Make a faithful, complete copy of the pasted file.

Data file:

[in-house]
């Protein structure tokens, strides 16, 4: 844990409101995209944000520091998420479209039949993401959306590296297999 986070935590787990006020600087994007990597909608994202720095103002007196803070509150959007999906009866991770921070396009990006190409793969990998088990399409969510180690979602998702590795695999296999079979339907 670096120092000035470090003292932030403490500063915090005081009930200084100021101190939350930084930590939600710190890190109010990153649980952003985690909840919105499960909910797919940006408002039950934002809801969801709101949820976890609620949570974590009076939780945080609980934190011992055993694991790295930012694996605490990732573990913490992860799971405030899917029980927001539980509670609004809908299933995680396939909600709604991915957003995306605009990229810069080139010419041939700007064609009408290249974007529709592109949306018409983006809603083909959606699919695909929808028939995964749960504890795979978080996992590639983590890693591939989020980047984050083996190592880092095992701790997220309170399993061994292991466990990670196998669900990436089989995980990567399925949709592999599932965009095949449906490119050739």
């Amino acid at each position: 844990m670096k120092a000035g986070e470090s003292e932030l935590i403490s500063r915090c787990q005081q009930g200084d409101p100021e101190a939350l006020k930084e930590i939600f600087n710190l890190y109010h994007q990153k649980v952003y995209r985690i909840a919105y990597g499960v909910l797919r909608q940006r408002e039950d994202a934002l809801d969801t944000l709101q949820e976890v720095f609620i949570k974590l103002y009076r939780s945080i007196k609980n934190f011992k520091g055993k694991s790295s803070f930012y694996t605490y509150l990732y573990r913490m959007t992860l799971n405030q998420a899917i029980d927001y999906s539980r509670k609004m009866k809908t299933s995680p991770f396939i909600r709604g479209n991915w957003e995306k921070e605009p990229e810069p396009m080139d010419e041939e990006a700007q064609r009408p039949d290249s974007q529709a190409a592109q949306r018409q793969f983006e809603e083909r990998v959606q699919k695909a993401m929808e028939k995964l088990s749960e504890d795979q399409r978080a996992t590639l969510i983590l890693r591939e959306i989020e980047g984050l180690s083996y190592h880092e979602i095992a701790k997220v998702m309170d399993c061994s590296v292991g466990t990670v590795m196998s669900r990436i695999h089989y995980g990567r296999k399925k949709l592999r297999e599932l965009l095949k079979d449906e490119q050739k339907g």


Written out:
[in-house]
């Protein structure tokens, strides 16, 4: 844990409101995209944000520091998420479209039949993401959306590296297999 986070935590787990006020600087994007990597909608994202720095103002007196803070509150959007999906009866991770921070396009990006190409793969990998088990399409969510180690979602998702590795695999296999079979339907 670096120092000035470090003292932030403490500063915090005081009930200084100021101190939350930084930590939600710190890190109010990153649980952003985690909840919105499960909910797919940006408002039950934002809801969801709101949820976890609620949570974590009076939780945080609980934190011992055993694991790295930012694996605490990732573990913490992860799971405030899917029980927001539980509670609004809908299933995680396939909600709604991915957003995306605009990229810069080139010419041939700007064609009408290249974007529709592109949306018409983006809603083909959606699919695909929808028939995964749960504890795979978080996992590639983590890693591939989020980047984050083996190592880092095992701790997220309170399993061994292991466990990670196998669900990436089989995980990567399925949709592999599932965009095949449906490119050739």
């Amino acid at each position: 844990m670096k120092a000035g986070e470090s003292e932030l935590i403490s500063r915090c787990q005081q009930g200084d409101p100021e101190a939350l006020k930084e930590i939600f600087n710190l890190y109010h994007q990153k649980v952003y995209r985690i909840a919105y990597g499960v909910l797919r909608q940006r408002e039950d994202a934002l809801d969801t944000l709101q949820e976890v720095f609620i949570k974590l103002y009076r939780s945080i007196k609980n934190f011992k520091g055993k694991s790295s803070f930012y694996t605490y509150l990732y573990r913490m959007t992860l799971n405030q998420a899917i029980d927001y999906s539980r509670k609004m009866k809908t299933s995680p991770f396939i909600r709604g479209n991915w957003e995306k921070e605009p990229e810069p396009m080139d010419e041939e990006a700007q064609r009408p039949d290249s974007q529709a190409a592109q949306r018409q793969f983006e809603e083909r990998v959606q699919k695909a993401m929808e028939k995964l088990s749960e504890d795979q399409r978080a996992t590639l969510i983590l890693r591939e959306i989020e980047g984050l180690s083996y190592h880092e979602i095992a701790k997220v998702m309170d399993c061994s590296v292991g466990t990670v590795m196998s669900r990436i695999h089989y995980g990567r296999k399925k949709l592999r297999e599932l965009l095949k079979d449906e490119q050739k339907g």